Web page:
• Second, different aspects of one’s identity matter more or less, depending on the situation. To understand the decisions I make in my daily life, you would have to account for the fact that sometimes my decisions are shaped by the fact I am professor (such as when I am in the classroom), and other times where what I do is influenced by my role as a father. In both cases, I am still a man – but I occupy two different identity spaces, where my gender might not be as important as my profession or my status as a (somewhat) responsible adult in the house.
  • Third, this approach assumes that there are gendered differences in the context of adaptation to climate change and variability in all situations. While there are often important gendered differences in exposure, sensitivity, and adaptive capacity in relation to the impacts of climate change and variability, this is not always the case.

My colleagues in both the Office of Gender Equality and Women’s Empowerment (GENDEV) and the Office of Global Climate Change agreed that these issues were problematic. They enthusiastically supported an effort to assess the current state of knowledge on gender and adaptation, and to illustrate the importance of doing gender differently through case studies.

Mary and I reviewed the existing literature on gender and adaptation in agrarian settings, exploring how the issue has been addressed in the past. We also focused on a small emerging literature in adaptation that takes a more productive approach to gender that acknowledges and wrestles with the fact that gender roles really take much of their meaning, responsibilities, and expectations from the intersection of gender and other social categories (especially age, ethnicity, and livelihood/class). You can find a first version of this review in the annex of the report. However, Mary and I substantially revised and expanded this literature review for an article now in press at Geography Compass. A preprint version is available on the preprints page of my website.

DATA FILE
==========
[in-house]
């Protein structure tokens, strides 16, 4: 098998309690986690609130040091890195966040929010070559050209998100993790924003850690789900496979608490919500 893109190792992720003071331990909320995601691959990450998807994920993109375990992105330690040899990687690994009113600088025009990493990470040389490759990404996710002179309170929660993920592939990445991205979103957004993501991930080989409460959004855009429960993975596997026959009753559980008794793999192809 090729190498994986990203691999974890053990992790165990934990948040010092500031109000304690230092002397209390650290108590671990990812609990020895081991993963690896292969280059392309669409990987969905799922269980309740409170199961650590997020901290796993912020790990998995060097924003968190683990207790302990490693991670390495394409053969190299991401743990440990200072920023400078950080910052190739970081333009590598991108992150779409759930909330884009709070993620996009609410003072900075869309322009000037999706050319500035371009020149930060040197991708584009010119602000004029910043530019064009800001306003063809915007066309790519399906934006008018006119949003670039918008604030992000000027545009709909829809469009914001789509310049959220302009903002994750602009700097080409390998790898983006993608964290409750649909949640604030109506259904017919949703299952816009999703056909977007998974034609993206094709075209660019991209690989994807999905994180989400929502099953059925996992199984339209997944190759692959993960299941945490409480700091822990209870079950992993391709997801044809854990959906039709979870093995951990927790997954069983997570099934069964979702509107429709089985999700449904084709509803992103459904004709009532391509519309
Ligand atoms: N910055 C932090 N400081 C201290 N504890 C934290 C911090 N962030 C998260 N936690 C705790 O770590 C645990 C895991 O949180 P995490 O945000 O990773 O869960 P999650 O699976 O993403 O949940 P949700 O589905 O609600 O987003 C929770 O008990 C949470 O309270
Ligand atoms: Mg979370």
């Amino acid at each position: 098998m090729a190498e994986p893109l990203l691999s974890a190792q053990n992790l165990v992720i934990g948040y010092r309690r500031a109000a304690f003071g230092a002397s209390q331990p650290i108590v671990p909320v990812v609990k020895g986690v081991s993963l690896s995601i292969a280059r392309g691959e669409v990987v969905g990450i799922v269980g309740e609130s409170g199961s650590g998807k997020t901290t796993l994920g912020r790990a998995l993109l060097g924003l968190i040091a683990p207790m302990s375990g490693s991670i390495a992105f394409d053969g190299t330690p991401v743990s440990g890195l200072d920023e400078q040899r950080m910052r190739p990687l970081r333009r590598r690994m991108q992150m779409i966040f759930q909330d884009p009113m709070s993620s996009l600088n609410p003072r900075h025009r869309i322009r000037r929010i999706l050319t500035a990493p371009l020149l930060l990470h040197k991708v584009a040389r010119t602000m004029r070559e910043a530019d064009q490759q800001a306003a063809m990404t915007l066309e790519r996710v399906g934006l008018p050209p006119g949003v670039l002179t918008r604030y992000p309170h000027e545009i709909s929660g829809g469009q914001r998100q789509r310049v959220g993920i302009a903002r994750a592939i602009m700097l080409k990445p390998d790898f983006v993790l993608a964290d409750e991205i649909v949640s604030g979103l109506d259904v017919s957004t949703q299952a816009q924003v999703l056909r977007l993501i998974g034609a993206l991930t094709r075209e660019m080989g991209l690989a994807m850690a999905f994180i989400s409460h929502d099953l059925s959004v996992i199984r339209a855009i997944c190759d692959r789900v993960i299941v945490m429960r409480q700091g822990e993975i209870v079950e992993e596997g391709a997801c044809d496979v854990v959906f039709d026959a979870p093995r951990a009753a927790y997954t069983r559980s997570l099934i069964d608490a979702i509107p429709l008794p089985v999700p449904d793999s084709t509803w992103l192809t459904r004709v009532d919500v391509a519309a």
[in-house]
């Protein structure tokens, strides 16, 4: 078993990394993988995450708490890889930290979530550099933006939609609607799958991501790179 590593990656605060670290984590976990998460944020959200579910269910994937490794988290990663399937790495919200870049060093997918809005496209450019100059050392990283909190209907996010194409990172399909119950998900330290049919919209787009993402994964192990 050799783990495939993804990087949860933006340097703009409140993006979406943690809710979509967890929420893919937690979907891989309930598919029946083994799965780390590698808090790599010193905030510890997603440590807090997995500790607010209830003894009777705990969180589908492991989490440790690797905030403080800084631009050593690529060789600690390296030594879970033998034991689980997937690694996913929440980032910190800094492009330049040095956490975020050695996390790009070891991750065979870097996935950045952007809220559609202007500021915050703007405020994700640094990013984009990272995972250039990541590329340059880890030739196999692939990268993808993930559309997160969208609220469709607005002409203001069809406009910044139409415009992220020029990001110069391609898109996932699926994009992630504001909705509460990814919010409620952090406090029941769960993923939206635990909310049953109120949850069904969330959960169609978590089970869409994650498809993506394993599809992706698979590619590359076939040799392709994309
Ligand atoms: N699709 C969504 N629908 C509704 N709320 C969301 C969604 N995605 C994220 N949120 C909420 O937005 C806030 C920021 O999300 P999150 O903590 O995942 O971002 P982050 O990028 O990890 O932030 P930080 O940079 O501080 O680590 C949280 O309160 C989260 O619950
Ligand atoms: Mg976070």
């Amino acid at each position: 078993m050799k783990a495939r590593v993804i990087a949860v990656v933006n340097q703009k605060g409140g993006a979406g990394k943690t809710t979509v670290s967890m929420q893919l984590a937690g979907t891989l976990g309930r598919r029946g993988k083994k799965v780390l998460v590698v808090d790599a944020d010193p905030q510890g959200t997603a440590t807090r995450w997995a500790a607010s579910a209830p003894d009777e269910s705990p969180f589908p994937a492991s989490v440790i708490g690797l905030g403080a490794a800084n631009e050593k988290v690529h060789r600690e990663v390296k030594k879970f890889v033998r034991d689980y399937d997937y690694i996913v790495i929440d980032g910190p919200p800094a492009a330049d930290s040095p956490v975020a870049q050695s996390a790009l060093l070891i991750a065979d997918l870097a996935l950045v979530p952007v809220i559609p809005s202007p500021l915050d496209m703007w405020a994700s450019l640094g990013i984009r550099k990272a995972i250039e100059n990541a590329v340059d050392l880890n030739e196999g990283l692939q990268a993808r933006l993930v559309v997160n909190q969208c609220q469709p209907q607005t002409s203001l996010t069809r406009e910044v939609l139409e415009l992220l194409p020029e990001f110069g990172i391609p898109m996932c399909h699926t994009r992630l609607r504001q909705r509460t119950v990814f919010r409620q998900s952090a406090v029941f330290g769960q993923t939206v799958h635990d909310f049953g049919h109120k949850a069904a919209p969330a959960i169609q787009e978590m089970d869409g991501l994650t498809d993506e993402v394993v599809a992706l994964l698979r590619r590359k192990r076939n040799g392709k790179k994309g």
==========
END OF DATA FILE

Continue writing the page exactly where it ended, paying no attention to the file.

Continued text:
The bulk of the report – and the part probably of greatest interest to most of my readers – are three case studies that empirically illustrate how taking a binary approach to gender makes it very difficult to identify some of the most vulnerable people in a given place or community, and therefore very different to understand their particular challenges and opportunities. These cases are drawn from my research in Ghana and Mali, and Mary’s dissertation work in Malawi. They make a powerful case for doing gender assessments differently.